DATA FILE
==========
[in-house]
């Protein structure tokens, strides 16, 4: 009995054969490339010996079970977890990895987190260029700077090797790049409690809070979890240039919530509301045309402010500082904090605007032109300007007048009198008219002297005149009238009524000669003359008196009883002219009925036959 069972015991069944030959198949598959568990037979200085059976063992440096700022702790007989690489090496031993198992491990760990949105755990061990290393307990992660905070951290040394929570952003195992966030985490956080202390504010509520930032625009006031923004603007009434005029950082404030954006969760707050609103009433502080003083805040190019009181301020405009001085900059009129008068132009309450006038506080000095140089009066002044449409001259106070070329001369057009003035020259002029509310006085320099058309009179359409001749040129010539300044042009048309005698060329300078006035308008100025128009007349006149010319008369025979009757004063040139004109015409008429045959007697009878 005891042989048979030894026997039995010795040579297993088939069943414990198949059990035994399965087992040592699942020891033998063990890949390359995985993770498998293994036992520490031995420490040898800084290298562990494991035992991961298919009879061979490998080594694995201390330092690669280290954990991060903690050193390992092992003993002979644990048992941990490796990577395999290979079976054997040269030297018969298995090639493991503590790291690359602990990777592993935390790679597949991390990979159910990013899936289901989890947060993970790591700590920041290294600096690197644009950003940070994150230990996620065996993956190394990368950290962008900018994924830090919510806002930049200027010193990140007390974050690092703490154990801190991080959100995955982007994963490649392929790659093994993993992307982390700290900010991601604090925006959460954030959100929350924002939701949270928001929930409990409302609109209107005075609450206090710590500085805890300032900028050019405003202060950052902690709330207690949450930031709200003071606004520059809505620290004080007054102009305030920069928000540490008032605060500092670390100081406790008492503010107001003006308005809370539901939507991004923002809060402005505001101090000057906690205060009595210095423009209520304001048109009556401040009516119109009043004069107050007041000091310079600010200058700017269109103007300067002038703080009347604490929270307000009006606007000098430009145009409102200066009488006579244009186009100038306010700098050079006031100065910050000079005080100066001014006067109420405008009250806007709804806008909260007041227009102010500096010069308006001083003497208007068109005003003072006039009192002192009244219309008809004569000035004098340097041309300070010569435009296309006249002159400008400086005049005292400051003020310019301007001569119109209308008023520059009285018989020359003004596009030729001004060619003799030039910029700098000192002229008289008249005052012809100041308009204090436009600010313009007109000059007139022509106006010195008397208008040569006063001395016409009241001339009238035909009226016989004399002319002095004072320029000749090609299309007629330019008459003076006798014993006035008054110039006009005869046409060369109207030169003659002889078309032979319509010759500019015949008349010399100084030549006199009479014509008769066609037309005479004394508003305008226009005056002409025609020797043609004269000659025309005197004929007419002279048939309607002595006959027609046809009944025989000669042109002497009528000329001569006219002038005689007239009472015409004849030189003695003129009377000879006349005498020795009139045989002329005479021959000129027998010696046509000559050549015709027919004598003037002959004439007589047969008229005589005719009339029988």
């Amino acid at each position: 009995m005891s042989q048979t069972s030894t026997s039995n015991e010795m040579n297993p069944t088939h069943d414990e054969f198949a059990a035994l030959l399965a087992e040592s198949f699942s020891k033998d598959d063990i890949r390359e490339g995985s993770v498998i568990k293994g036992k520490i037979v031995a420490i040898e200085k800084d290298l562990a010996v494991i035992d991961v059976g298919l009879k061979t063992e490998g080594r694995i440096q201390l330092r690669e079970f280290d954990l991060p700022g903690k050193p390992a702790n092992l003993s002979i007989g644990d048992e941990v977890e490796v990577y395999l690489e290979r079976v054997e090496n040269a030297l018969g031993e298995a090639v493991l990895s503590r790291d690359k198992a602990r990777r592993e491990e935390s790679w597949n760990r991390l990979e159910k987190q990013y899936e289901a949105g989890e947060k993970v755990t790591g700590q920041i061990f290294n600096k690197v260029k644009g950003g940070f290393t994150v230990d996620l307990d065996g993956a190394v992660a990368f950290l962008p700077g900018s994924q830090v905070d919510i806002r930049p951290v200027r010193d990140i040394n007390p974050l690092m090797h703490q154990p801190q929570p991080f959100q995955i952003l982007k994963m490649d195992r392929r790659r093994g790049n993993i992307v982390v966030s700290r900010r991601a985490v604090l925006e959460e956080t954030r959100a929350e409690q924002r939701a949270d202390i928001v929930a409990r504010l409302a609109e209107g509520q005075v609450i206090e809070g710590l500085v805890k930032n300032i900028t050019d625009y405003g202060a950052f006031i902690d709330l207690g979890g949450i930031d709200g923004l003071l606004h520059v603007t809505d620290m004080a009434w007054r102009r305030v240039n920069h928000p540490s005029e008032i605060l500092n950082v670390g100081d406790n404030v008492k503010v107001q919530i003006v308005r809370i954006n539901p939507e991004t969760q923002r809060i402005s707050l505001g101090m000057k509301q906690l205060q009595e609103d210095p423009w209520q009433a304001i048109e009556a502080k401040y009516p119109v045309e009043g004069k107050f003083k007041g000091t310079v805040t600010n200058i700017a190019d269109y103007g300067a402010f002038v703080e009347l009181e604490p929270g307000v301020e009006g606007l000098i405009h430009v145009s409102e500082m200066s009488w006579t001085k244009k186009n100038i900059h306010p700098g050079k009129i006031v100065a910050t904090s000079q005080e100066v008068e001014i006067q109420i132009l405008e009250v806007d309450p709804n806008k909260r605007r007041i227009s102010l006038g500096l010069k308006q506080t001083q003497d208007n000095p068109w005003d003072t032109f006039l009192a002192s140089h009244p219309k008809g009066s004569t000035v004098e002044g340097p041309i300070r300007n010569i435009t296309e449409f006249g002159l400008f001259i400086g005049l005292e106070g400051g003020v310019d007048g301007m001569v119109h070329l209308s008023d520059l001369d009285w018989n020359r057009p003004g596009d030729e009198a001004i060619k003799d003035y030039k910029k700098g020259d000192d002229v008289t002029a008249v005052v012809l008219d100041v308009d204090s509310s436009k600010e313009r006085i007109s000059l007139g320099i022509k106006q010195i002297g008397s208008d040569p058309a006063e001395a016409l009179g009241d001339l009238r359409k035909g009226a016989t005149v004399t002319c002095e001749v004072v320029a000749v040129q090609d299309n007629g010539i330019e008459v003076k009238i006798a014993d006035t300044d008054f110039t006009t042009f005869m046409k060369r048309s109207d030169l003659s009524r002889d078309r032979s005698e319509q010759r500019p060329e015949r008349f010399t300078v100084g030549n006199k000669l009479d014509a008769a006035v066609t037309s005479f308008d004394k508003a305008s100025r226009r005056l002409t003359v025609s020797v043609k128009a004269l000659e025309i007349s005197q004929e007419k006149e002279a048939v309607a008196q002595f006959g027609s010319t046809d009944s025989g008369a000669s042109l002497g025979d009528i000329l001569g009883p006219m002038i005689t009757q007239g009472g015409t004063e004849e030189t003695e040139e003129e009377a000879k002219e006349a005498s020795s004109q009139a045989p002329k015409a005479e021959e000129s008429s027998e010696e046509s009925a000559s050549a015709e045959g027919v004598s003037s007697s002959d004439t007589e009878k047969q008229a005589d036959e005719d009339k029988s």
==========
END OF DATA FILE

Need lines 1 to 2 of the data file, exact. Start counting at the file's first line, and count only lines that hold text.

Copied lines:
[in-house]
């Protein structure tokens, strides 16, 4: 009995054969490339010996079970977890990895987190260029700077090797790049409690809070979890240039919530509301045309402010500082904090605007032109300007007048009198008219002297005149009238009524000669003359008196009883002219009925036959 069972015991069944030959198949598959568990037979200085059976063992440096700022702790007989690489090496031993198992491990760990949105755990061990290393307990992660905070951290040394929570952003195992966030985490956080202390504010509520930032625009006031923004603007009434005029950082404030954006969760707050609103009433502080003083805040190019009181301020405009001085900059009129008068132009309450006038506080000095140089009066002044449409001259106070070329001369057009003035020259002029509310006085320099058309009179359409001749040129010539300044042009048309005698060329300078006035308008100025128009007349006149010319008369025979009757004063040139004109015409008429045959007697009878 005891042989048979030894026997039995010795040579297993088939069943414990198949059990035994399965087992040592699942020891033998063990890949390359995985993770498998293994036992520490031995420490040898800084290298562990494991035992991961298919009879061979490998080594694995201390330092690669280290954990991060903690050193390992092992003993002979644990048992941990490796990577395999290979079976054997040269030297018969298995090639493991503590790291690359602990990777592993935390790679597949991390990979159910990013899936289901989890947060993970790591700590920041290294600096690197644009950003940070994150230990996620065996993956190394990368950290962008900018994924830090919510806002930049200027010193990140007390974050690092703490154990801190991080959100995955982007994963490649392929790659093994993993992307982390700290900010991601604090925006959460954030959100929350924002939701949270928001929930409990409302609109209107005075609450206090710590500085805890300032900028050019405003202060950052902690709330207690949450930031709200003071606004520059809505620290004080007054102009305030920069928000540490008032605060500092670390100081406790008492503010107001003006308005809370539901939507991004923002809060402005505001101090000057906690205060009595210095423009209520304001048109009556401040009516119109009043004069107050007041000091310079600010200058700017269109103007300067002038703080009347604490929270307000009006606007000098430009145009409102200066009488006579244009186009100038306010700098050079006031100065910050000079005080100066001014006067109420405008009250806007709804806008909260007041227009102010500096010069308006001083003497208007068109005003003072006039009192002192009244219309008809004569000035004098340097041309300070010569435009296309006249002159400008400086005049005292400051003020310019301007001569119109209308008023520059009285018989020359003004596009030729001004060619003799030039910029700098000192002229008289008249005052012809100041308009204090436009600010313009007109000059007139022509106006010195008397208008040569006063001395016409009241001339009238035909009226016989004399002319002095004072320029000749090609299309007629330019008459003076006798014993006035008054110039006009005869046409060369109207030169003659002889078309032979319509010759500019015949008349010399100084030549006199009479014509008769066609037309005479004394508003305008226009005056002409025609020797043609004269000659025309005197004929007419002279048939309607002595006959027609046809009944025989000669042109002497009528000329001569006219002038005689007239009472015409004849030189003695003129009377000879006349005498020795009139045989002329005479021959000129027998010696046509000559050549015709027919004598003037002959004439007589047969008229005589005719009339029988």